* U.S. wheat dips to lowest level in almost a year
* High ethanol stocks weigh on U.S. corn prices
* U.S.-China trade talks remain a major focus (Adds quotes, updates prices)
By Nigel Hunt
LONDON, March 7 (Reuters) - U.S. wheat futures slid to an 11-month low on Thursday, weighed down by the slow pace of exports in the face of tough competition from the Black Sea region.
U.S. corn prices also eased while soybeans recovered some ground after falling on Wednesday.
May wheat futures on the Chicago Board Of Trade fell 0.8 percent to $4.46-1/2 a bushel by 1156 GMT after dipping to a low of $4.44, the weakest price for the most active contract since March 29 last year.
U.S. wheat exporters have struggled to make sales in the face of tough competition from Black Sea rivals.
“A record quantity of wheat would need to be exported (by the United States) between March and May if the USDA’s forecast for the season as a whole is to be reached,” Commerzbank said in a market note.
“There is little to suggest this will happen, given the tough competition and firm U.S. dollar.”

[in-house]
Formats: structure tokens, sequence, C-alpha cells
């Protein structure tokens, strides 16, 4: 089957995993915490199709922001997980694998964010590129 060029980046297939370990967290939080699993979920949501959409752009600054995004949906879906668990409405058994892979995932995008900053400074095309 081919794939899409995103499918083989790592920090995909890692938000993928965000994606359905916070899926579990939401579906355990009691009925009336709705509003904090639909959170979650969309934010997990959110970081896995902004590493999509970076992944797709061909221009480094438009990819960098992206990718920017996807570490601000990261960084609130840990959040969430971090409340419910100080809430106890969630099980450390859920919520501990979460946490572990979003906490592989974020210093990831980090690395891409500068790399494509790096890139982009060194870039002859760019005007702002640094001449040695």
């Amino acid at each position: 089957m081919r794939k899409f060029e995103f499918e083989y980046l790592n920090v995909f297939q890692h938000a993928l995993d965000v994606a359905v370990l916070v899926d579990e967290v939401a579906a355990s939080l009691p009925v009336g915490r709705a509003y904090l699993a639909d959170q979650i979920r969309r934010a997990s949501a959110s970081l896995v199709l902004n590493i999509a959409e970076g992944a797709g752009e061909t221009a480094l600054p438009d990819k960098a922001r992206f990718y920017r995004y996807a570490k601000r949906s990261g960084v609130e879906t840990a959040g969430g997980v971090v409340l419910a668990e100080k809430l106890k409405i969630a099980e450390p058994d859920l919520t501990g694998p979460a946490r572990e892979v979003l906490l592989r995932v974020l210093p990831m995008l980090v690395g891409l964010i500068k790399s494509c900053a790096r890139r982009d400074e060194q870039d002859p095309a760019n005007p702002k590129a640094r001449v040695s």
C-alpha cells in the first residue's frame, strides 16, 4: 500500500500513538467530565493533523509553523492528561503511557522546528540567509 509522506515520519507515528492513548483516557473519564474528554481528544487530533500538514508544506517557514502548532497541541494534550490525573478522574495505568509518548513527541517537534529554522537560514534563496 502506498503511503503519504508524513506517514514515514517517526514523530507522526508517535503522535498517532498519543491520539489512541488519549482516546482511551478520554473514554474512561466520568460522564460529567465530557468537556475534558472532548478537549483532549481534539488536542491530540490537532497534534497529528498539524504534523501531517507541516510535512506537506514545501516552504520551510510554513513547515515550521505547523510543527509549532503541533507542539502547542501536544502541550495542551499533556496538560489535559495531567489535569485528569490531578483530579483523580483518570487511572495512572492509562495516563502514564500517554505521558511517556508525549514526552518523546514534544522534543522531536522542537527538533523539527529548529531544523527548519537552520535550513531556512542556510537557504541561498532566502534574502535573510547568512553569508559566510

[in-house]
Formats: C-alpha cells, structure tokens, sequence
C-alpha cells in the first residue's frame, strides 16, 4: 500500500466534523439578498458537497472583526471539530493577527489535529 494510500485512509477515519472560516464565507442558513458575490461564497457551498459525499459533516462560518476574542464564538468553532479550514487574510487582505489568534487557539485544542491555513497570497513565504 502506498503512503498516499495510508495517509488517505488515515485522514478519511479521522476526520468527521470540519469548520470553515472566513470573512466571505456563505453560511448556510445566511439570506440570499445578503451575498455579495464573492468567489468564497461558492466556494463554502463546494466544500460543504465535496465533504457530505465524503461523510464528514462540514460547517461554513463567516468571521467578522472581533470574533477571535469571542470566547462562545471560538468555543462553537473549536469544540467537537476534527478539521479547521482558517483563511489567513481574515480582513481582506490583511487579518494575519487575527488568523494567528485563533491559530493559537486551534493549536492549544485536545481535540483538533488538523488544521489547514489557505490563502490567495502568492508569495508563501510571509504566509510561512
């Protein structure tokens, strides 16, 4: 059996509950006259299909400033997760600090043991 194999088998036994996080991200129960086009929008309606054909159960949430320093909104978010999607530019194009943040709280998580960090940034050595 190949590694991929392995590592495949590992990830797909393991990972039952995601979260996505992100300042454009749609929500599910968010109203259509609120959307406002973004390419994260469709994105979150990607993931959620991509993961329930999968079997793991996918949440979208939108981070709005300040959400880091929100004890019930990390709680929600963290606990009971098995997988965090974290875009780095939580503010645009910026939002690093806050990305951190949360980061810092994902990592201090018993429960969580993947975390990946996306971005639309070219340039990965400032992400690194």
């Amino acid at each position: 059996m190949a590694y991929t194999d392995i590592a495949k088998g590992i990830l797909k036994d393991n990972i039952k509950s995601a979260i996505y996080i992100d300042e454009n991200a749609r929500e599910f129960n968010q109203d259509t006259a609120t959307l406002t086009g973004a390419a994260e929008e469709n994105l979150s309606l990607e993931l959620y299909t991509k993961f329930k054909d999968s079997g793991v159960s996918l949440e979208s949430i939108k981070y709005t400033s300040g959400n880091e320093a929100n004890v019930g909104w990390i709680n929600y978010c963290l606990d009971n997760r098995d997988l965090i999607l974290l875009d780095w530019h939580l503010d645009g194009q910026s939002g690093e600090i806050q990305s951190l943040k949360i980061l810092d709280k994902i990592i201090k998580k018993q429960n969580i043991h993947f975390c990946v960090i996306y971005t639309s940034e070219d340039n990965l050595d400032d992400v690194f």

The European Union has also struggled to compete against Black Sea suppliers, with soft wheat exports running 16 percent below last year’s pace.
May milling wheat on Paris-based Euronext fell 0.7 percent to 185.50 euros a tonne.
Corn prices were weakened by high ethanol stocks, which could curb demand from biofuel producers.
The U.S. Energy Information Administration said ethanol stocks rose to 24.26 million barrels, the highest for a year.
The most active corn futures were down 0.3 percent at $3.71-1/2 a bushel, having closed 0.9 percent down in the previous session.
The most active soybean futures rose 0.4 percent to $9.05-1/4 a bushel, having closed 1.3 percent down on Wednesday.
Dealers continued to keep a close watch on trade talks between the United States and top soybean buyer China.
U.S. President Donald Trump on Wednesday said that trade talks with China were moving along well and predicted either a “good deal” or no deal between the world’s two largest economies.
“The soybean markets are marking time, waiting for news about the trade talks between the U.S. and China while people are positioning ahead of the USDA reports on Friday,” one European trader said. “I think there will be a lot of attention on the USDA’s South American soybean crop forecasts.
“Markets will want to know how much new-crop soybeans will come onto the market in the next few months from Brazil and Argentina – and whether this will be bought up by China again if no U.S.-China trade deal is reached.” (Additional reporting by Colin Packham in Sydney and Michael Hogan in Hamburg Editing by Richard Pullin and David Goodman)